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Inside the Tactics of US Spy Agencies Decrypting Smartphone App Data

The U.S. “intelligence community”, the director admits, routinely avails itself of the opportunity to “access, collect, and process” the Commercially available information” known as CAI

4 mins read
[Illustration courtesy: wired.com]

Director of National Intelligence (DNI) Avril Haines, who oversees 18 separate agencies comprising the wider “intelligence community”—including the CIA, FBI, and NSA—has released a “policy framework for commercially available information.” It is not only the very first public confirmation by a U.S. government official that Stateside spying entities acquire extensive data on private citizens from third-party brokers, but admission of this yield is deeply sensitive. While purportedly setting limits on the use of this information by spooks, the details are vague or non-existent.

“Commercially available information” (CAI) refers to data collected on individuals, typically by their smartphones, and the apps they use, sold by third parties. Via various sleights of hand and ruthless exploitation of regulatory loopholes, U.S. intelligence obtained information not accessible by average citizens, which would typically require a court-approved search warrant to access. Yet, by purchasing this data from private brokers, spying agencies can still claim this snooping is “open-source”, based on “publicly available” records.

A particularly rich source of CAI is data hoovered from digital advertising. In-app and website adspace is sold on real-time bidding (RTB) exchanges, and location and other user data are often included as a bonus, to ensure optimal ad targeting. Many data brokers pose as advertisers in order to “scrape” the listings for user information, before selling it on for profit. The value of this data, and the malign purposes to which it can be put, are vast.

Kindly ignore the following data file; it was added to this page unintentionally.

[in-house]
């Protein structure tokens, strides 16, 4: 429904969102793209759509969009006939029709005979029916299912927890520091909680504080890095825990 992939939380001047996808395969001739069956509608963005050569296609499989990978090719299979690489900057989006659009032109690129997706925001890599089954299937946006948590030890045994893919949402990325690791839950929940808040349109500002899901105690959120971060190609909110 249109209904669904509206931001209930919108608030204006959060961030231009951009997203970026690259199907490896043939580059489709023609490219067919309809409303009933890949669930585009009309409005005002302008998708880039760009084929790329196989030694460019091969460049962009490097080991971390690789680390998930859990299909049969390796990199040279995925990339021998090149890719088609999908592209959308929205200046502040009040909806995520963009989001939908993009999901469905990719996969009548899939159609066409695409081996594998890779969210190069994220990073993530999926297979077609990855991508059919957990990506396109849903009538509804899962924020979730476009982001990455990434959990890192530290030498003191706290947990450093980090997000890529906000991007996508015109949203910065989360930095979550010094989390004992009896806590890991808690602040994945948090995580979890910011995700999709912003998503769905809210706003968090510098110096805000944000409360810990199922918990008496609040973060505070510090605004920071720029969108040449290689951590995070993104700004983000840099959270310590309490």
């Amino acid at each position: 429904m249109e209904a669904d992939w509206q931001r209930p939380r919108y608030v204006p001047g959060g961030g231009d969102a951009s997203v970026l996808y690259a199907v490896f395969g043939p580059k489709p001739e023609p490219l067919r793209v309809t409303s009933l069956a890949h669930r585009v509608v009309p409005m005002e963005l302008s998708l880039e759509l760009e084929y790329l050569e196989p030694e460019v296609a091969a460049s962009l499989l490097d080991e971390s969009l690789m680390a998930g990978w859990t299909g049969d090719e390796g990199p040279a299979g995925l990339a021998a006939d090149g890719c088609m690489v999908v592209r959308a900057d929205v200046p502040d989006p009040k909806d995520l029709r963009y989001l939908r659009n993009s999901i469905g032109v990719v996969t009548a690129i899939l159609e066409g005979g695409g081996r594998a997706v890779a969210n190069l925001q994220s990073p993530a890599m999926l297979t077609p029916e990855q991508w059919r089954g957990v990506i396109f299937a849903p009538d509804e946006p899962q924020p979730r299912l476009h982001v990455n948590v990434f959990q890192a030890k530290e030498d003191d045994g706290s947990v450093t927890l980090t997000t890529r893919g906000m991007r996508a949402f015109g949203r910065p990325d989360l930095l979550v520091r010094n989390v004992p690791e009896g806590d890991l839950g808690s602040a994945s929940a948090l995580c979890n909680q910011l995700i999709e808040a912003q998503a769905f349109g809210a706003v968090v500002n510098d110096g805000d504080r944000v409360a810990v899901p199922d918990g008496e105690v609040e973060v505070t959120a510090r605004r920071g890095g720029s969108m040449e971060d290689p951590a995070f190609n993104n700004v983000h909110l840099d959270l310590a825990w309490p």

For example, an intelligence contractor once exploited data reaped from dating app Grindr to track the movements of gay government employees. RTB  data has also been used by anti-abortion groups to track women who visit Planned Parenthood clinics in the U.S. More positively, RTB data has helped construct a dossier on child sex trafficker Jeffrey Epstein’s associates, tracing smartphone device owners who visited his private island to addresses in the U.S. and other countries.

‘Personal Attributes’

As Haines’ framework notes, “commercial entities are collecting and aggregating unprecedented amounts of personal data” presently, “from a variety of sources.” This includes “cell phones, cars, household appliances, and other personal devices.” This information is then made available “to a diverse set of purchasers, including for-profit and nonprofit entities, foreign adversaries, and domestic and transnational organizations.” The U.S. “intelligence community”, the director admits, routinely avails itself of the opportunity to “access, collect, and process” this CAI.

CAI is routinely used “in pursuit of mission imperatives, and the information often provides critical intelligence value,” Haines claims. Yet, “these datasets can reveal sensitive and intimate personal details and activities,” she concedes. The admitted wealth of data the CIA et al. can access on private citizens via third-party brokers is nothing short of disturbing. For example: